Friday, May 10, 2002

Andersen exec ignored advice, partner testifies

In-house board raised objections

The Associated Press

        HOUSTON — The Arthur Andersen LLP official in charge of Enron Corp. audits stretched accounting rules “to excess” and ignored advice from an in-house watchdog, another Andersen partner testified Thursday in the firm's obstruction-of-justice trial.

        Chicago-based Andersen partner Ben Neuhausen testified that David Duncan, who had led the Enron audit team until Andersen fired him earlier this year, had argued before the firm's “professional standards group” in favor of an accounting approach that would help Enron avoid posting a $300 million loss in the first quarter of 2001.

        Enron and its audit team wanted to allow Enron to account for results from its four “Raptor” entities together, allowing proceeds from two successful Raptors to be assigned to cover losses of two unsuccessful ones.

        Mr. Neuhausen said professional-standards colleagues John Stewart and Carl Bass concluded that Enron's plan “did not change the requirement needed for entities to be reported separately,” but Mr. Duncan's team ultimately disregarded the advice.

        In March, Enron learned of Mr. Bass' objections and asked Andersen to remove him from consulting on the company's books, which Andersen did.

        Five months later, Enron vice president Sherron Watkins separately voiced her worries about the Raptors to then-chairman and chief executive Kenneth Lay and Andersen partner James Hecker, who was not on the Enron account. Neither Enron nor Andersen took direct action. Ms. Watkins was hailed by some when her warning became public during a congressional investigation last winter.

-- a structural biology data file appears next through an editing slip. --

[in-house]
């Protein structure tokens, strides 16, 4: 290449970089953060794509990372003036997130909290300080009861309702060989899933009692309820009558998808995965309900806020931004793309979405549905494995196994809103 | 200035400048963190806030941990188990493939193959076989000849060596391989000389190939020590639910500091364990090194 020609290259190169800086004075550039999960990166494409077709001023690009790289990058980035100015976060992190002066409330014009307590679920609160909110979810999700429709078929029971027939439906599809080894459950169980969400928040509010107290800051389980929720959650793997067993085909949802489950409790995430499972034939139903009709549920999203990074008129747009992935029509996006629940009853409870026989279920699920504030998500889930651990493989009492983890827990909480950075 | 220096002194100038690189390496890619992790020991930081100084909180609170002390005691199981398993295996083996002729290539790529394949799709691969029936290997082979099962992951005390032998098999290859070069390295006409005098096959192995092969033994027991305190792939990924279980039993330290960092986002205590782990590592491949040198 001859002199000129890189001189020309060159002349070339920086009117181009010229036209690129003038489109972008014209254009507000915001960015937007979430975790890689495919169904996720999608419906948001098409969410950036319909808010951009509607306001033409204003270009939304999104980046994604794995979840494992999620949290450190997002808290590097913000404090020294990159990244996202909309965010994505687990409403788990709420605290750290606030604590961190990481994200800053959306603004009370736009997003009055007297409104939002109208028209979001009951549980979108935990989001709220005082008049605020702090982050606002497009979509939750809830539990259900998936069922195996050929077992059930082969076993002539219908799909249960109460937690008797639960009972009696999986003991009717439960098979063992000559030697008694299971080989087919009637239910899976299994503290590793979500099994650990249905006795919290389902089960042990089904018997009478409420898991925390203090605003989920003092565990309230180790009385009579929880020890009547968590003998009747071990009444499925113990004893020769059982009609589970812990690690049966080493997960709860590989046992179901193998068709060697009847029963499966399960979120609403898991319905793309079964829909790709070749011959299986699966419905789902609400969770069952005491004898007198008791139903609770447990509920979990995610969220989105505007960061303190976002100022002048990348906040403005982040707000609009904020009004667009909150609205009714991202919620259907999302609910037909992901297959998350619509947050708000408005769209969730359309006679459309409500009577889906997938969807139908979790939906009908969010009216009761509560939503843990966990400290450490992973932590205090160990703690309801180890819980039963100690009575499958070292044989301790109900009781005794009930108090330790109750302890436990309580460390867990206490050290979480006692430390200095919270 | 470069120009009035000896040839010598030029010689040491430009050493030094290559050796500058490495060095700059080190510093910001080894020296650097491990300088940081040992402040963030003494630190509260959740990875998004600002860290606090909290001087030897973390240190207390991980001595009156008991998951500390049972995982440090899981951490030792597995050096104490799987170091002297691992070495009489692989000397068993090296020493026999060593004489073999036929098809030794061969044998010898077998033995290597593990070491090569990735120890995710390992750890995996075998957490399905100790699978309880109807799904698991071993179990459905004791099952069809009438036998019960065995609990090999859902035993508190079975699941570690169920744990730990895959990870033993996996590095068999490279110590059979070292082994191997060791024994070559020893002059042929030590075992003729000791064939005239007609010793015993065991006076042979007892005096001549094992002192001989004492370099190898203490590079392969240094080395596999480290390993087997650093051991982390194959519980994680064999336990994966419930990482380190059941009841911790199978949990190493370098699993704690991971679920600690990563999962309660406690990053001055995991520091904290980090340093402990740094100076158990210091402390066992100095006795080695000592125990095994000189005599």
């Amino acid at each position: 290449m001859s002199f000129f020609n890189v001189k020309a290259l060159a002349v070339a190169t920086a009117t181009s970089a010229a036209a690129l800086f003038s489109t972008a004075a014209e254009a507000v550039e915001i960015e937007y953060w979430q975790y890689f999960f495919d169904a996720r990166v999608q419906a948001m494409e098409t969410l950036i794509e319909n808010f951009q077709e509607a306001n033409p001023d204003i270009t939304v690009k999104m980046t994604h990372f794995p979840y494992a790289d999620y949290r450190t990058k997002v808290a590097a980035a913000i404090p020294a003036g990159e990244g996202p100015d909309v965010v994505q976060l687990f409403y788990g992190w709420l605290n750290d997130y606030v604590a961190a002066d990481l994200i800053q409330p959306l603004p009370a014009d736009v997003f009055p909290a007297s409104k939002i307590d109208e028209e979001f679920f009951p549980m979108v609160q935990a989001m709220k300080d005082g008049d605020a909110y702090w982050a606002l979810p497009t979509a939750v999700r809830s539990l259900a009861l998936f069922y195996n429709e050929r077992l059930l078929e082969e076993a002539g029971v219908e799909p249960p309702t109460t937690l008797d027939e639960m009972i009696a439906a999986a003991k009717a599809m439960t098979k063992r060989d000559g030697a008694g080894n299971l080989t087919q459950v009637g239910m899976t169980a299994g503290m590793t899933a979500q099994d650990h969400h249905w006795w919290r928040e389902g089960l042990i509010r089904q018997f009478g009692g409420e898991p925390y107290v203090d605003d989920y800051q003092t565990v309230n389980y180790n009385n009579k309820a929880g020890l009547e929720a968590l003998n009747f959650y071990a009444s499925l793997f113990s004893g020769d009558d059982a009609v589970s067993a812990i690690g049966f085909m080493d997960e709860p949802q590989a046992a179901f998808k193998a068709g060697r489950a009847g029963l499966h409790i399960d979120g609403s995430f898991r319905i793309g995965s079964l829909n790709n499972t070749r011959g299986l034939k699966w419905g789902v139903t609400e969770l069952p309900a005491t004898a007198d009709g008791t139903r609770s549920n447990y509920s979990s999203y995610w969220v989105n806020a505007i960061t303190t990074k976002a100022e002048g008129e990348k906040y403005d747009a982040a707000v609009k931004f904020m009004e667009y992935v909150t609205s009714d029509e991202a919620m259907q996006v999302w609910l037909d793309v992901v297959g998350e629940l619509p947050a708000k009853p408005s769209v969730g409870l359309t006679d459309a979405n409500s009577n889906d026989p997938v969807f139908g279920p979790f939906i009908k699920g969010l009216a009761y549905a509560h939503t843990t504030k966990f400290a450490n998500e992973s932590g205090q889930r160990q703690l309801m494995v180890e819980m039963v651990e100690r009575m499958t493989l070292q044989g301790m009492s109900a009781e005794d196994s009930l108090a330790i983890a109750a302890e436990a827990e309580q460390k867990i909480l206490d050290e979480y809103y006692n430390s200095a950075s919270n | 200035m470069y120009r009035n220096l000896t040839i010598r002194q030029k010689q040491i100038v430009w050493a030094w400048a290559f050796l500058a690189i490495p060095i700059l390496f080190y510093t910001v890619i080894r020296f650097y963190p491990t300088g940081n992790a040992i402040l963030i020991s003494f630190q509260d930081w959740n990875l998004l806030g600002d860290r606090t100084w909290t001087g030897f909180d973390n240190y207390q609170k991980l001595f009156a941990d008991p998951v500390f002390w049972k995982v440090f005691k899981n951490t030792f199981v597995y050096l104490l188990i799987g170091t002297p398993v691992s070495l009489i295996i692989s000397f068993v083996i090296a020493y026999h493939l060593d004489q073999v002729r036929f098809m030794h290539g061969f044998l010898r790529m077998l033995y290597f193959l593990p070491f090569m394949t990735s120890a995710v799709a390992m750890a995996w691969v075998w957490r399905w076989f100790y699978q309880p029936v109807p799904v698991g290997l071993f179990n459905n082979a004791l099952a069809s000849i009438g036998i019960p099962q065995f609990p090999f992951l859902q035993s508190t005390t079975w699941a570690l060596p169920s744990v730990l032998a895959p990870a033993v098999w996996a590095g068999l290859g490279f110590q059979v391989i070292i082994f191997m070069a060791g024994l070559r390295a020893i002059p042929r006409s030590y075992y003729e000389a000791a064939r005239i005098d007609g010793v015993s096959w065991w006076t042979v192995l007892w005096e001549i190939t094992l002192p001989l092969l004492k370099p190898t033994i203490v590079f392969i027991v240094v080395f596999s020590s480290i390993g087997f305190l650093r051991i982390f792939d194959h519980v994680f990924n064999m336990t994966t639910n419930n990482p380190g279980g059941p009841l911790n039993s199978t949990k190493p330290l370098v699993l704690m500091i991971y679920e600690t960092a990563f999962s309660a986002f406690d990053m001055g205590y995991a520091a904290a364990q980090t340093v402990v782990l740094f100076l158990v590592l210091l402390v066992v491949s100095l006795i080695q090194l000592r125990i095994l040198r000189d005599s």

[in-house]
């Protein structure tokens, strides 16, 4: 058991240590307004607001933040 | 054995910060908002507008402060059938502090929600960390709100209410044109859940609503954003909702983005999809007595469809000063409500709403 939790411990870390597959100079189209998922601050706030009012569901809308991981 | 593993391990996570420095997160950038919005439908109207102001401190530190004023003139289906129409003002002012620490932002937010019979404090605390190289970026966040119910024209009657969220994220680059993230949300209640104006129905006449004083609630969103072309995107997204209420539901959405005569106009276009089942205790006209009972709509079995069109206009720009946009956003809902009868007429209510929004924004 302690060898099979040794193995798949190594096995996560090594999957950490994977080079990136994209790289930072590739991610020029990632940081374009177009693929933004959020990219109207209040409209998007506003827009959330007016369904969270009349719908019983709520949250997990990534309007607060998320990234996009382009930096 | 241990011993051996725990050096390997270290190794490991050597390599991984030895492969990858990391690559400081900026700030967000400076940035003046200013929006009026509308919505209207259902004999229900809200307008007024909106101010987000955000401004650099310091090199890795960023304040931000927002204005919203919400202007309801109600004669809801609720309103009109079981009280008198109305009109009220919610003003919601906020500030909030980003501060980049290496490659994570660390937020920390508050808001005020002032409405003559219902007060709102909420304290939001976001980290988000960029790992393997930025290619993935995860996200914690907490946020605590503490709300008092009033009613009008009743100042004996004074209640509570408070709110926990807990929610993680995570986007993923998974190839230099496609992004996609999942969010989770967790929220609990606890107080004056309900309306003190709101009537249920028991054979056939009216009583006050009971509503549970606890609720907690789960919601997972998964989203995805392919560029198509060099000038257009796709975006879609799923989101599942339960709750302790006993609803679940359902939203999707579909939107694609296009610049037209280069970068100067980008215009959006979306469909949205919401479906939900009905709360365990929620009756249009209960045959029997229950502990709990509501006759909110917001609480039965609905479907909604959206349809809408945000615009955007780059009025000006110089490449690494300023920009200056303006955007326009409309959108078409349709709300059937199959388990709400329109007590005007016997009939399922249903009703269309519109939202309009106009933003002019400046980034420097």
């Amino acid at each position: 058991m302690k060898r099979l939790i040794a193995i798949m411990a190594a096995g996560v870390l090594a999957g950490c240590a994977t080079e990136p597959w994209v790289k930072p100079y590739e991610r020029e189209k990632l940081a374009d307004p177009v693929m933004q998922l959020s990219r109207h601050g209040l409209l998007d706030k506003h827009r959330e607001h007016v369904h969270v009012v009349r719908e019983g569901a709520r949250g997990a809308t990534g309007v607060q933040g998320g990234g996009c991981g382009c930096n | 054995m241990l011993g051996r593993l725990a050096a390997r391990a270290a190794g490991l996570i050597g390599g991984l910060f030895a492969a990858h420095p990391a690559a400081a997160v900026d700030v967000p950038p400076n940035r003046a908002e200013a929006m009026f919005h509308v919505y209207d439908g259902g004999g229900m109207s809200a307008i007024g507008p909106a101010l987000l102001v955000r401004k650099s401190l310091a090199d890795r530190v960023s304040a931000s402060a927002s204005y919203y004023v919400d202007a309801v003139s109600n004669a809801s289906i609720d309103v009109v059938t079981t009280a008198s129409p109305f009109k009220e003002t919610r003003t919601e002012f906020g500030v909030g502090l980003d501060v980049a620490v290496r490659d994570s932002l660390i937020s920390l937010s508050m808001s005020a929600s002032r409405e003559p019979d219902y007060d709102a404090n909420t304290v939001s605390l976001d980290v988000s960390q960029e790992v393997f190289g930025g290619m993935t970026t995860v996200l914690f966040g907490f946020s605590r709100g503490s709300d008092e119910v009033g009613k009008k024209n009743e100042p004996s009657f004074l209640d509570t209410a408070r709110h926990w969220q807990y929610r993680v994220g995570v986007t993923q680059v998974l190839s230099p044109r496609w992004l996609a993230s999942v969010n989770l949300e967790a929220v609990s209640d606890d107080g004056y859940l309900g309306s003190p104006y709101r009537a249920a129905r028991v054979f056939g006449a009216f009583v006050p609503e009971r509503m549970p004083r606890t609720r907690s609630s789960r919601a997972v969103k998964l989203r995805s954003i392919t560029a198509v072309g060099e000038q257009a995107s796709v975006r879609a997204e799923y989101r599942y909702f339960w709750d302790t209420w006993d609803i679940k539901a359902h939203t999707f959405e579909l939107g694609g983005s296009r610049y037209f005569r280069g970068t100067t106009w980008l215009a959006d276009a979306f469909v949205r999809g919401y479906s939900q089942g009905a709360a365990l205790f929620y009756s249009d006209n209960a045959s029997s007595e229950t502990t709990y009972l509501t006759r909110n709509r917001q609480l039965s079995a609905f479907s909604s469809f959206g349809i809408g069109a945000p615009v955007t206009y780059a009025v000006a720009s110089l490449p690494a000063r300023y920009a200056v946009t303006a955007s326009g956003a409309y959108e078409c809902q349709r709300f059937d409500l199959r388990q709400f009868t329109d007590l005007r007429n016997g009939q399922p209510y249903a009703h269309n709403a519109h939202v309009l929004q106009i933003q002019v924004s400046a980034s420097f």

When Andersen began reconstructing the events in a flurry of conference calls in September and October, the firm determined Mr. Bass was right and advised Enron that its previous financial treatment of the Raptors needed to be restated.

        Enron unwound the murky Raptor transactions in October as its stock collapse was well under way. The company ultimately removed about $1 billion in shareholder equity from its books, news that sent Enron's stock further skidding, and the company filed for bankruptcy Dec. 2.

        Andersen is charged with one count of obstruction of justice for the alleged mass destruction of Enron documents as a Securities and Exchange Commission inquiry loomed. Mr. Duncan has pleaded guilty to the same charge and was expected to testify against Andersen and possibly shed light on sensitive Enron workings.


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